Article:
It does seem like a bogus announcement. But it's also hard to believe the Saudi's would lie so blatantly.

To put it another way, what do the Saudi's gain by claiming to have a new, extra 200 bbl? (Not challenging. Just clueless and interested in the speculations of those better informed).

-john (WTHFDIK ... I believed Clinton)

The Saudi government would not exist without the military and financial support of the US.

Methinks they are acting on behest of their handlers in DC, spinning furiously that no oil crunch is looming.

$4 a gallon gas would be a political nightmare for Dubya.

My guess is that there are two motives here.

The first is that if they admit that the age of oil is ending, that they fear political instability.  Namely a revolution, coup or something else.

Secondly they fear demand destruction, and the search for alternative fuels.  This is probably secondary however.

Isn't that rather old news? I believe i read it already a couple of times that the saudis are claiming that their 260 bbl are actually very conservative estimates and their true reserves probably far higher.
They have decided to use 16 gallon barrels.
"Reserves" means economically producable oil. As the price rises, it is logical for reserves to increase. With oil at $65 it is no surprise that the Saudis have much greater reserves than a few years ago when it was $10.
To be precise, reserves mean "Ultimately Recoverable Reserves" (URR) which does not depend entirely on price but also on a scientific field called "Petroleum Geology". HO no doubt has something to say about this beyond what the well-informed dilettante Matt Simmons will tell you.

Doesn't it strike you that Al-Naimi's claim is more in the realm of a Biblical "revelation" than a reasonably established scientific estimate? Where's the data, the reports? Saudi engineers? C'mon, Halfin, you're not buying this are you?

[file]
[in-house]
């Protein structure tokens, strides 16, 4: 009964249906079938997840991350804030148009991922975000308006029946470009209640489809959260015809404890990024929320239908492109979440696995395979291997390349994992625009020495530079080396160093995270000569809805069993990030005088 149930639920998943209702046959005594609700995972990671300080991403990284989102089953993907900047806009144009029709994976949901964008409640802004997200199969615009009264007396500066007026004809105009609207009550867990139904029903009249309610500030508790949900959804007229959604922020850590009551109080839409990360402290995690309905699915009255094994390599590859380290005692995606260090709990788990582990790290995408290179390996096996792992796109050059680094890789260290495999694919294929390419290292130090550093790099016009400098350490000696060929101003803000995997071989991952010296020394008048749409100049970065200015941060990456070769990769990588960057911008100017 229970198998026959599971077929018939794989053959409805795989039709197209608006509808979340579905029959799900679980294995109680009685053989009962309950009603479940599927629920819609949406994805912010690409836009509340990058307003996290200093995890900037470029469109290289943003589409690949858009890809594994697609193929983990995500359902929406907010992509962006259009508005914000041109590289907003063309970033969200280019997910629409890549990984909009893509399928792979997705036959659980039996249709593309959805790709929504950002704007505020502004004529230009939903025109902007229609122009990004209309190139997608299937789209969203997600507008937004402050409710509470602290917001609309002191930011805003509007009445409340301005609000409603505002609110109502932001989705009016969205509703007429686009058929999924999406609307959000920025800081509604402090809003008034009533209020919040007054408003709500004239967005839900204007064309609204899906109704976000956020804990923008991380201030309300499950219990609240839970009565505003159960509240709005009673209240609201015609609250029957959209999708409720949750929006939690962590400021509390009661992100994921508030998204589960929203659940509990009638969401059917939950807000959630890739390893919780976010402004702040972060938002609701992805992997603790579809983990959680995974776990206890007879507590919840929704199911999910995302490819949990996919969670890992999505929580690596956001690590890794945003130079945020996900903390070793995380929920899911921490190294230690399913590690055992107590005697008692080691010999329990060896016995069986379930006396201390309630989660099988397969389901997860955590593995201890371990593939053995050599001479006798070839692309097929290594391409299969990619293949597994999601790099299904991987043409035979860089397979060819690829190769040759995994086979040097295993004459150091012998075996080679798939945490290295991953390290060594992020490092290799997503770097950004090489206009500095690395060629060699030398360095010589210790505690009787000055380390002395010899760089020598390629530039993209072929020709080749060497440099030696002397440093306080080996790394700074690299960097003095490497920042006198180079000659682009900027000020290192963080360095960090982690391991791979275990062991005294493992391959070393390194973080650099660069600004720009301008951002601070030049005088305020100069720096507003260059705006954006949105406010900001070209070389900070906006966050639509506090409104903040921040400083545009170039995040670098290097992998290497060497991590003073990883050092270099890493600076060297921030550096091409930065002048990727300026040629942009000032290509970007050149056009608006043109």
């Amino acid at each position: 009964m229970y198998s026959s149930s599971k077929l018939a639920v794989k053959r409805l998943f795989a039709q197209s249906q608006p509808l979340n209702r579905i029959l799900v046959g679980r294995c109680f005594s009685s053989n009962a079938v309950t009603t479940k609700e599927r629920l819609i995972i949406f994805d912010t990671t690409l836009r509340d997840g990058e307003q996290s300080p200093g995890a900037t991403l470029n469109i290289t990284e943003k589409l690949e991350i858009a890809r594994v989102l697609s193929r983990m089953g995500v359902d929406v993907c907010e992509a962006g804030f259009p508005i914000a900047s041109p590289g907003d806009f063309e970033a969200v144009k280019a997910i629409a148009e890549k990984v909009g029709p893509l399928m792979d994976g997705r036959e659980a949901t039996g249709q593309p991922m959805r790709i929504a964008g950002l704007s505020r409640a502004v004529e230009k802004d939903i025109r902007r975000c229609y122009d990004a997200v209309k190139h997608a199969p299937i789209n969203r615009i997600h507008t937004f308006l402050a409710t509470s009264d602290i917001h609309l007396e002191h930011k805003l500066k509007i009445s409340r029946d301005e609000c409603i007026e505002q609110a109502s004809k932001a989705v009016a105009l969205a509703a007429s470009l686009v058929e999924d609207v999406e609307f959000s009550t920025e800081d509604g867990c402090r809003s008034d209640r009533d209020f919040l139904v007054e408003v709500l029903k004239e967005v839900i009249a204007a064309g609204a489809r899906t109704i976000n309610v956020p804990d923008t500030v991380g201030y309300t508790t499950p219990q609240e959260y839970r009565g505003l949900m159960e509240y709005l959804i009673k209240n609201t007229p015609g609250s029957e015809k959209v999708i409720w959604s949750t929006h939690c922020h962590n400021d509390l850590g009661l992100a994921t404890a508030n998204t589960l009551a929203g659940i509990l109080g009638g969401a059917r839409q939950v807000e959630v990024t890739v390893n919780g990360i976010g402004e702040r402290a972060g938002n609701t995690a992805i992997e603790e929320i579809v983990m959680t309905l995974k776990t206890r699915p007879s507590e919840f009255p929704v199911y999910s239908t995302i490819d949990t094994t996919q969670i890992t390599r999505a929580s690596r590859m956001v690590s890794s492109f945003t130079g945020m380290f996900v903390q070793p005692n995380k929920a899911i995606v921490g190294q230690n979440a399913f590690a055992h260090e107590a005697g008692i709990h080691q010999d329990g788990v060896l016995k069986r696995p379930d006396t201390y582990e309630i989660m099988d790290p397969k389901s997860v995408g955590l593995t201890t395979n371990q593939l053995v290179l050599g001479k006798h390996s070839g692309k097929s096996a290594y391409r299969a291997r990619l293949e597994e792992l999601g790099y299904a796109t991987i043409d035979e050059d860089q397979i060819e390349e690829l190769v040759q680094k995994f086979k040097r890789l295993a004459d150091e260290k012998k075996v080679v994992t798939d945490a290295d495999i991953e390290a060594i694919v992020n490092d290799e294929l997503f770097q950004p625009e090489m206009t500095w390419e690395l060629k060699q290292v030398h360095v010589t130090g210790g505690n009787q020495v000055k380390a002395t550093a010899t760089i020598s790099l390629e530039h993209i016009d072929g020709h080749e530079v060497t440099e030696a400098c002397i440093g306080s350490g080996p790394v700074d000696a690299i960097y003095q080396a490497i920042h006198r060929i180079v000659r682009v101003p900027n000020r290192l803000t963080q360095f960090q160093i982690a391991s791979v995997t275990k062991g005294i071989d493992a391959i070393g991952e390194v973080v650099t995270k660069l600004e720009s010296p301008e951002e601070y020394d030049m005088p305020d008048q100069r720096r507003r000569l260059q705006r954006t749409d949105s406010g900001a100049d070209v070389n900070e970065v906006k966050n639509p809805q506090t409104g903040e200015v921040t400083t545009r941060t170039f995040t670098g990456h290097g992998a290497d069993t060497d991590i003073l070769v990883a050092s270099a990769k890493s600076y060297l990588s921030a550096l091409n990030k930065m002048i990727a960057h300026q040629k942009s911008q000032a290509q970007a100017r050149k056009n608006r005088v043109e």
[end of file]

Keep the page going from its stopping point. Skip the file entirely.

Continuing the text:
Don't get me wrong: my love for the Saudi Oil Minister is steadfast -- though there does seems to be a psychological overcompensation problem due to the fact that OPEC is becoming more and more irrelevant to our current problems.
John pops into his local corner store....

John: Hello Ali, how are you today?

Ali: Ah John, my friend! How is your beautiful wife and lovely children this day?

John: Oh, good thanks, Ali.  But they want more bread.  My breadmaker's going flat out!

Ali: Ah, bread, yes, the food of life!

John: yes, but I need some more flour.  I used 10 bags yesterday!  Oh, I see you only have 9 bags on your shelf!

Ali: Yes, but I have many more lovely bags out the back.

John: Do you? Can I see them?

Ali: Oh no John, I cannot let just anybody see my great piles of flour!  Trust me, my back room is full to brimming with lovely white flour for you.

John: Really?

Ali: Yes, but you know what your problem is John? You only have one breadmaker!

John: But I can't afford to buy another one.

Ali: Ah but if you buy another breadmaker, tomorrow I will have 15 bags of lovely flour for you.

John: Oh.  Maybe I'll just go down to Miguel's and buy some of that wholemeal stuff and make a bio-loaf by hand.

Ali. Oh no, John! You must not be doing this!

John: Why?  It tastes much better and it's better for me.  It doesn't give me as much wind.

Ali: Ah, but think of your little Susan, isn't she allergic to that disgusting wholemeal stuff?  And little Johnny only likes the white bread, you know he won't eat that brown barbage.

John: I guess you're right, Ali.

Ali: Do yourself a favour John. Go and buy that extra breadmaker and I'll give you all the flour you want!

John. Oh well, I guess there were a few dollars left on one of credit cards....

bwhahahahaha...I might have to point to that from the front page.
John: But Ali, this packet of flour says "best before 1962"!
After extensive research archeologists deciphered the last words of the Ali al-Naimi's grand-grand-grand...grandfather:
- Stop talking this vegetarian bulshit! We will never run out of meat! I have 264 mammoths in my backyard and if I look harder I will find 200 more!
al naimi himself doesnt seem to know how much he's pumping now. naimi "saudi oil production" 11 OR 9.5 "million b/d" OR "million barrels"
Ali Ibrahim Naimi, Saudi Arabia's minister of petroleum and mineral resources, said at the conference that his country has undertaken a major oil-capacity expansion program aimed at increasing its production capacity to 12 million barrels per day by 2010 and to 15 million barrels per day by 2015 from the current 9.5 million.

we know he's been promising to boost production to 11 mbpd to calm oil prices for years now, but most everybody seems to think saudi's still stuck at 9.5 mbpd.

he's been making wild promises to deliver 12 or 15 mbpd, in the face of widespread speculation that saudi has already peaked in light sweet production, and has sour lying around that they cant sell because of limited refinery capability for heavy sour stuff.

and now, square in the face of emerging evidence of the worst damage ever to usa oil and natural gas production machinery, naimi supersizes his reserves....